I have been chatting to a number of practising veterinarians recently, all of whom believe that reducing the level of antibiotic usage is a nettle which the Irish dairy industry will have to grasp – sooner rather than later.
Their views have been directly shaped by the growing public outcry regarding the alarming increase in antibiotic-resistant strains, which is now causing such anxiety within human health services around the world.
And the veterinarians in question are right to have these concerns, as the public at large are already starting to look in the direction of production agriculture when it comes to apportioning blame for this fast-developing crisis.
So the issue to be addressed is a simple one: does agriculture act voluntarily to reduce the quantities of antibiotics used within the various livestock sectors – dairy in particular – or do the various authorities step in and, possibly, ban the use of these products on their terms?
The veterinarions that I spoke with have worked out that the ‘self-regulation’ model is by far the better option in this regard.
And by way of getting on with the job in-hand they are now strongly advocating the use of selective antibiotic dry cow therapy within the dairy sector.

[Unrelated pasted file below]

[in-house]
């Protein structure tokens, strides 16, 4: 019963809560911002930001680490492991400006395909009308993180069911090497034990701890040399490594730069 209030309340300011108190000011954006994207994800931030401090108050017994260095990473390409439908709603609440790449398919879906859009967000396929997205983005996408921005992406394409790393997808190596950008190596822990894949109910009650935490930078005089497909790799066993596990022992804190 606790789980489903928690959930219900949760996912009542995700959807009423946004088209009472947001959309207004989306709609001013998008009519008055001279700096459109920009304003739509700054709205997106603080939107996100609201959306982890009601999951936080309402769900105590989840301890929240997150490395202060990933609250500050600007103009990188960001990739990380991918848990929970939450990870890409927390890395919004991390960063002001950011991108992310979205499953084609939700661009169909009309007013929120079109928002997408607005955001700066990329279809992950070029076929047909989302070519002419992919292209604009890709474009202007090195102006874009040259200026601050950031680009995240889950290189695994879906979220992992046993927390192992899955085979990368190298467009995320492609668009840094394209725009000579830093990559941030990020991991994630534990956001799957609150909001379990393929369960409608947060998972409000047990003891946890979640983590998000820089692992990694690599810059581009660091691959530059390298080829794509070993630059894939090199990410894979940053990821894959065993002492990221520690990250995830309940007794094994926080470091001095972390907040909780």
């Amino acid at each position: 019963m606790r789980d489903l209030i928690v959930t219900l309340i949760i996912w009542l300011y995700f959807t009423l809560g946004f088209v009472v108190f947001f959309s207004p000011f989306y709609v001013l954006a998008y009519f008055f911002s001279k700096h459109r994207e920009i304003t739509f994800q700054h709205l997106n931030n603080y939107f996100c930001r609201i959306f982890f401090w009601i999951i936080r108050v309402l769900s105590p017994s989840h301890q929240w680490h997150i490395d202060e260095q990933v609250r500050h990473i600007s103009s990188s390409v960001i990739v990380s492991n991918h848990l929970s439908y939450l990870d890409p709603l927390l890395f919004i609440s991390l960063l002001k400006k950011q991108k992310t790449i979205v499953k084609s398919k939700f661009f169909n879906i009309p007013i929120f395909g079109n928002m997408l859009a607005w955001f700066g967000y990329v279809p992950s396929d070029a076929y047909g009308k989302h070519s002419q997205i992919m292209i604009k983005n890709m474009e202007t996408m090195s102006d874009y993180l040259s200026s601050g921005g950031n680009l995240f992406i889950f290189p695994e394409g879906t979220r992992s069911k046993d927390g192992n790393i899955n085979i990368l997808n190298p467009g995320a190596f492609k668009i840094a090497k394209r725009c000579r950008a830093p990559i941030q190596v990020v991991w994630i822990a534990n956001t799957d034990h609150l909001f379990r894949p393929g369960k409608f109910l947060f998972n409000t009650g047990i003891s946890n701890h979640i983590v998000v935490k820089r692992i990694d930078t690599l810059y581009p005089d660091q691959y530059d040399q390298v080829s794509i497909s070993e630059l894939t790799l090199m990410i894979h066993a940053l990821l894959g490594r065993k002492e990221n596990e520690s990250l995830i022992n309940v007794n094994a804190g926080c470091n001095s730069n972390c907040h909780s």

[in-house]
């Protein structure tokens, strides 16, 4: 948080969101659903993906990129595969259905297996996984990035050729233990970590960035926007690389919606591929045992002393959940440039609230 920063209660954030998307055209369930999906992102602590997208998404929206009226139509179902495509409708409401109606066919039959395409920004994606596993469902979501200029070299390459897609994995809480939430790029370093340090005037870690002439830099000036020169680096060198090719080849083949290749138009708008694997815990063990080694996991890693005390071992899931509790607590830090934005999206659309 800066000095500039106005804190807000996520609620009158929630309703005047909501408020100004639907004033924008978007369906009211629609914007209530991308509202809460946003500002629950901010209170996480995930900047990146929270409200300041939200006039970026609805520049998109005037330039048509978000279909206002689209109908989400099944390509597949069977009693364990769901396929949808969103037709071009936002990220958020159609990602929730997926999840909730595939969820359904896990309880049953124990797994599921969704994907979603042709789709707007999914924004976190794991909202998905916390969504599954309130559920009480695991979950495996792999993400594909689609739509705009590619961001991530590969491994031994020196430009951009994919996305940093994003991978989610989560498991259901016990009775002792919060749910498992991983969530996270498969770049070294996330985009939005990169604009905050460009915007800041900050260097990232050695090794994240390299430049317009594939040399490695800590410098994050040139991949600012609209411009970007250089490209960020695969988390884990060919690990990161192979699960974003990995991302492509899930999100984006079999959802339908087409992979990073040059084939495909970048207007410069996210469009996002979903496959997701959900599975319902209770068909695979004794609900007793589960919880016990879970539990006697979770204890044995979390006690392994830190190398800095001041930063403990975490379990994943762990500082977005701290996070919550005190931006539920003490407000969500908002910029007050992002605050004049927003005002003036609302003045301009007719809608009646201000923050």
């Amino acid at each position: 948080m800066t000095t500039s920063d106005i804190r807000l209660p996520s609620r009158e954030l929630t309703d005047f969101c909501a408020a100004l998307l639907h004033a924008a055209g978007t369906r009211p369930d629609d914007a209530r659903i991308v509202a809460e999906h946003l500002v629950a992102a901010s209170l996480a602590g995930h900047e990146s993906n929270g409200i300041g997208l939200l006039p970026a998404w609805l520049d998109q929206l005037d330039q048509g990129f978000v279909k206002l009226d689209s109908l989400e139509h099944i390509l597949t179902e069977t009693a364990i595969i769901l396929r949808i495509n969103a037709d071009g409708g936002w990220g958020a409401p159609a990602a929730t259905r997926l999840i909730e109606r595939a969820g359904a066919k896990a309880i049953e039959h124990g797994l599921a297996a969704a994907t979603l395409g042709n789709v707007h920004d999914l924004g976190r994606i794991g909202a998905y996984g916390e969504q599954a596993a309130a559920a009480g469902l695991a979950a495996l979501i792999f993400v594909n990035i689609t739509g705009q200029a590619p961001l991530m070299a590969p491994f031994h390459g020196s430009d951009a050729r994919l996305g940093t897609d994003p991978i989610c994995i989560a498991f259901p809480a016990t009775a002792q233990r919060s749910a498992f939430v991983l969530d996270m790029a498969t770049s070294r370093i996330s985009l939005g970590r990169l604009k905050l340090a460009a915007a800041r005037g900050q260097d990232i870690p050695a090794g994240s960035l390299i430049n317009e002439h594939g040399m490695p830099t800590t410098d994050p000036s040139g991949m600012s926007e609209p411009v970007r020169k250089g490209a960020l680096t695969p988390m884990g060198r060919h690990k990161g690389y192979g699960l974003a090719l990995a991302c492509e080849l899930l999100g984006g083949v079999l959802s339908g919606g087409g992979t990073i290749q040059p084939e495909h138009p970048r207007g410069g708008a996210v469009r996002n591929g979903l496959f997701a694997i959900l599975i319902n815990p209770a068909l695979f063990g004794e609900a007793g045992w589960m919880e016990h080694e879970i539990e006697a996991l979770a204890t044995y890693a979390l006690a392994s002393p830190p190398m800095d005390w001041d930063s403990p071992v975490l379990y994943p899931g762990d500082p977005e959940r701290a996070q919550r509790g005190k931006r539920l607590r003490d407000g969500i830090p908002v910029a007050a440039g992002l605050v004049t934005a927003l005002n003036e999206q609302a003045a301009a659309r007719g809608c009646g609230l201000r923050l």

For the record, they also believe that increasing numbers of veterinarians will be advocating this principle within a very short space of time.
The technique is based on the premise that only cows that had a clinical mastitis case during their previous lactation, or those animals which consistently register relatively high cell counts, should be tubed at drying off.
But to make this work, farmers must be milk recording their cows on a regular basis. And, therein lies the problem: only one-third of Irish dairy cows are milk recorded.
So, given these circumstances, should the Department step in and make milk recording a mandatory requirement when it comes to holding a milk licence in Ireland?
On a more general level, one could argue that an across the board commitment to milk recording would constitute one of the greatest steps forward ever achieved by the Irish dairy industry.
Other avenues of approach are also coming on stream, as the dairy sector strives to reduce its reliance on antibiotics.
A case in point is Elanco’s recent launch of Imrestor. This is a prescription only medicine (POM) immune restorative product.
It acts to boost the freshly calved cow’s immune response to those bacteria that can cause a number of serious health and production-related problems, including mastitis. And, no doubt, the ‘pharma research’ world is working on the development of other such products.
All of this is good news: the not so good news is that the clock is ticking with regard to the future widespread usage of antibiotics within the milk sector. And simply trying to wish the problem away is far from an adequate response on the part of farmers and dairy industry stakeholders.